BMW X1 sDrive 20i 2016 review
Peter Anderson road tests and reviews the 2016 BMW X1 sDrive 20i SUV with specs, fuel consumption and verdict.
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Richard Blackburn road tests and reviews the 2016 Range Rover Evoque Convertible with specs, fuel consumption and verdict.
Like to be noticed? Range Rover has the car for you.
The new Evoque convertible is unlike anything else on the road — half-SUV, half open-top boulevard cruiser. In blood orange with 20-inch black rims, it is designed to turn heads, especially with the roof down.
Wiesner doesn't expect it to be a volume seller but thinks it will have a halo effect on the rest of the Range Rover brand, the Evoque in particular.
From a marketing point of view it's a great addition. It's a bit of fun and it's unique.
"If we do 150 to 300 over the year we'll be pretty happy with that," he says.
"From a marketing point of view it's a great addition. It's a bit of fun and it's unique."
With a starting price of $84,835 — almost $30,000 more than the cheapest Evoque available — the drop-top is aimed at people who are prepared to pay a sizeable premium for style.
And those who don't put a premium on space and practicality.
The boot is designed for Ibiza rather than Ikea, It'll fit a couple of overnight bags and towels, but the rest of the space has been sacrificed to store the world's widest and longest folding fabric roof.
The rear seats are cosy and legroom is tight when there's an average-sized person in the drivers' seat. With the roof in place, headroom is tight for taller people. The roof stows automatically in 18 seconds and can be raised in 21 seconds at up to 50km/h. Land Rover says the roof mechanism weighs just 68kg but the extra structural work to support the roof adds almost 300kg to the overall weight.
It also doesn't look as svelte and stylish as the Evoque wagon, as the fabric roof can't recreate the clamshell profile of the original. With the roof down it looks like an overgrown Mini convertible.
Two four-cylinder engines are available, matched to a nine-speed automatic transmission. The 2.0-litre turbo diesel is a new-generation job, while the 2.0-litre turbo petrol is a version of Ford's EcoBoost, as used in the Focus, Mustang and Falcon.
The convertible has a lower ride height than the regular Evoque but Land Rover says it remains a capable off-roader, with 500mm wading depth and decent approach and departure angles. It also has the company's terrain response and wade sensing technology.
Wiesner says very few are expected to venture into hardcore off-road territory.
"We see a highly urbanised ownership," he says.
Inside, the Evoque convertible debuts Jaguar-Land Rover's larger 10.2-inch touchscreen and new infotainment technology.
The extra weight and big wheels should spell a bumpy ride but Land Rover has done a great job of cushioning the drop-top Evoque's occupants from road imperfections.
Without the extra structure of a hard roof, there's inevitably more jiggling over pockmarked roads but overall the balance between comfort and composure over bumps is impressive.
The same applies to noise suppression in the cabin — with the roof up it's almost as quiet as the wagon; with it down, there's little buffeting for the driver.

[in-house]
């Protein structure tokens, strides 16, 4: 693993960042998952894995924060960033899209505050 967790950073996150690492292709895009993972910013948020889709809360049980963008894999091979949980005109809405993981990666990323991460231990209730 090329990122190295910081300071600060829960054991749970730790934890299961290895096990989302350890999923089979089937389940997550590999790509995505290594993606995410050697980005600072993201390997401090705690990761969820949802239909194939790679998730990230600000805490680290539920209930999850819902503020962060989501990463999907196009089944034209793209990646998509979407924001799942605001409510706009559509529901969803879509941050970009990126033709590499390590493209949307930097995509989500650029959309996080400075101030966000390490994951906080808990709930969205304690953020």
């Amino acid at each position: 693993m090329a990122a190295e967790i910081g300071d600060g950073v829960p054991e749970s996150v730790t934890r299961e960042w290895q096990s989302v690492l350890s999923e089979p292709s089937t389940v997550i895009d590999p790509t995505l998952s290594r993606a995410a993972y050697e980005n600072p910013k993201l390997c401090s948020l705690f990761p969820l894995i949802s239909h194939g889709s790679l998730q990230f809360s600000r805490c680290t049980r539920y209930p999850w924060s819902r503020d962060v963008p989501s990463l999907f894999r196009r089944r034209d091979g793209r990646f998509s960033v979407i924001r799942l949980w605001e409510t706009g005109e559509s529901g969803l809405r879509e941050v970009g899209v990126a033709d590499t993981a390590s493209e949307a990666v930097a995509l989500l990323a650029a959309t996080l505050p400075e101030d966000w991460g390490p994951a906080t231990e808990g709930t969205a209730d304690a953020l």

The engine also feels surprisingly perky given the extra weight it has to shift. The nine-speed automatic transmission helps performance by keeping the turbo on the boil, especially with the sports setting selected — it also sharpens up the steering. There's an occasional hesitation when it's asked to kick down a cog in a hurry but overall changes are smooth and swift. It has a sweet exhaust note, too, adding to the enjoyment when the top is down.
Don't expect great fuel economy, though. The official combined figure is 8.6L/100km, but we only bettered that on a long freeway stretch. More spirited country driving returned 12.0L and in the city that rose to 15.0L.
Through the bends, the Evoque is one of the more assured SUVs in the business. When asked to shift direction, it manages to disguise its weight and height well, sitting flat through corners. Sharp, communicative steering adds to the driving enjoyment.
We discover one flaw during our night-time drive: the automatic high-beam sometimes switches itself off when there's nothing coming the other way, usually as you approach a corner.
Inside, the cabin of our test car looked suitably up-market, if a little dark and formal.
The Evoque convertible is an impressive piece of engineering, with striking looks, clever technology and great road manners.
But it all comes at a price, as Land Rover doesn't miss with the options list. Safety equipment that's standard on much cheaper cars is optional, while the orange paint is $3750.
Our test car, the top-spec HSE Dynamic, started at $92,800 and wound up at $122,300. That's a lot of money for a mid-sized SUV.
|eD4 Pure||2.0L, Diesel, 6 SP MAN||$31,200 – 40,810||2016 Land Rover Range Rover Evoque 2016 eD4 Pure Pricing and Specs|
|TD4 150 Pure||2.0L, Diesel, 9 SP AUTO||$35,200 – 45,540||2016 Land Rover Range Rover Evoque 2016 TD4 150 Pure Pricing and Specs|
|TD4 180 HSE||2.0L, Diesel, 9 SP AUTO||$45,600 – 57,640||2016 Land Rover Range Rover Evoque 2016 TD4 180 HSE Pricing and Specs|
|TD4 180 HSE Dynamic||2.0L, Diesel, 9 SP AUTO||$47,800 – 60,390||2016 Land Rover Range Rover Evoque 2016 TD4 180 HSE Dynamic Pricing and Specs|